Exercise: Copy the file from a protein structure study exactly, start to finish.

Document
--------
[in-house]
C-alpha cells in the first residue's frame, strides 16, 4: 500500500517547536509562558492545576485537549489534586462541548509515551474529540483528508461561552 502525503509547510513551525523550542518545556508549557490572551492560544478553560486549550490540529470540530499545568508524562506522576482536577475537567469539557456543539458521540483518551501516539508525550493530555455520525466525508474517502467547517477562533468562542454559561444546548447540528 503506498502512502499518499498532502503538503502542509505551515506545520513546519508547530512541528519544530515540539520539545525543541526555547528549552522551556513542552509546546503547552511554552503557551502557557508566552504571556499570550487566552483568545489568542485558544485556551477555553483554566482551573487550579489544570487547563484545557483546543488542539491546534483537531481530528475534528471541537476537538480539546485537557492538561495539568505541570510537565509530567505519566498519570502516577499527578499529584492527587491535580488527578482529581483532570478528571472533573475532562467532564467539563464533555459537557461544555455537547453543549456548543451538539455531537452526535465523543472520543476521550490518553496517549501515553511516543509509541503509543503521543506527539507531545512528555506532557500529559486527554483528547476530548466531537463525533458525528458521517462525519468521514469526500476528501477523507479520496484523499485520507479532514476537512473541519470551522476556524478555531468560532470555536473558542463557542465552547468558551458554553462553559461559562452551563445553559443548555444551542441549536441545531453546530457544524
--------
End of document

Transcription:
[in-house]
C-alpha cells in the first residue's frame, strides 16, 4: 500500500517547536509562558492545576485537549489534586462541548509515551474529540483528508461561552 502525503509547510513551525523550542518545556508549557490572551492560544478553560486549550490540529470540530499545568508524562506522576482536577475537567469539557456543539458521540483518551501516539508525550493530555455520525466525508474517502467547517477562533468562542454559561444546548447540528 503506498502512502499518499498532502503538503502542509505551515506545520513546519508547530512541528519544530515540539520539545525543541526555547528549552522551556513542552509546546503547552511554552503557551502557557508566552504571556499570550487566552483568545489568542485558544485556551477555553483554566482551573487550579489544570487547563484545557483546543488542539491546534483537531481530528475534528471541537476537538480539546485537557492538561495539568505541570510537565509530567505519566498519570502516577499527578499529584492527587491535580488527578482529581483532570478528571472533573475532562467532564467539563464533555459537557461544555455537547453543549456548543451538539455531537452526535465523543472520543476521550490518553496517549501515553511516543509509541503509543503521543506527539507531545512528555506532557500529559486527554483528547476530548466531537463525533458525528458521517462525519468521514469526500476528501477523507479520496484523499485520507479532514476537512473541519470551522476556524478555531468560532470555536473558542463557542465552547468558551458554553462553559461559562452551563445553559443548555444551542441549536441545531453546530457544524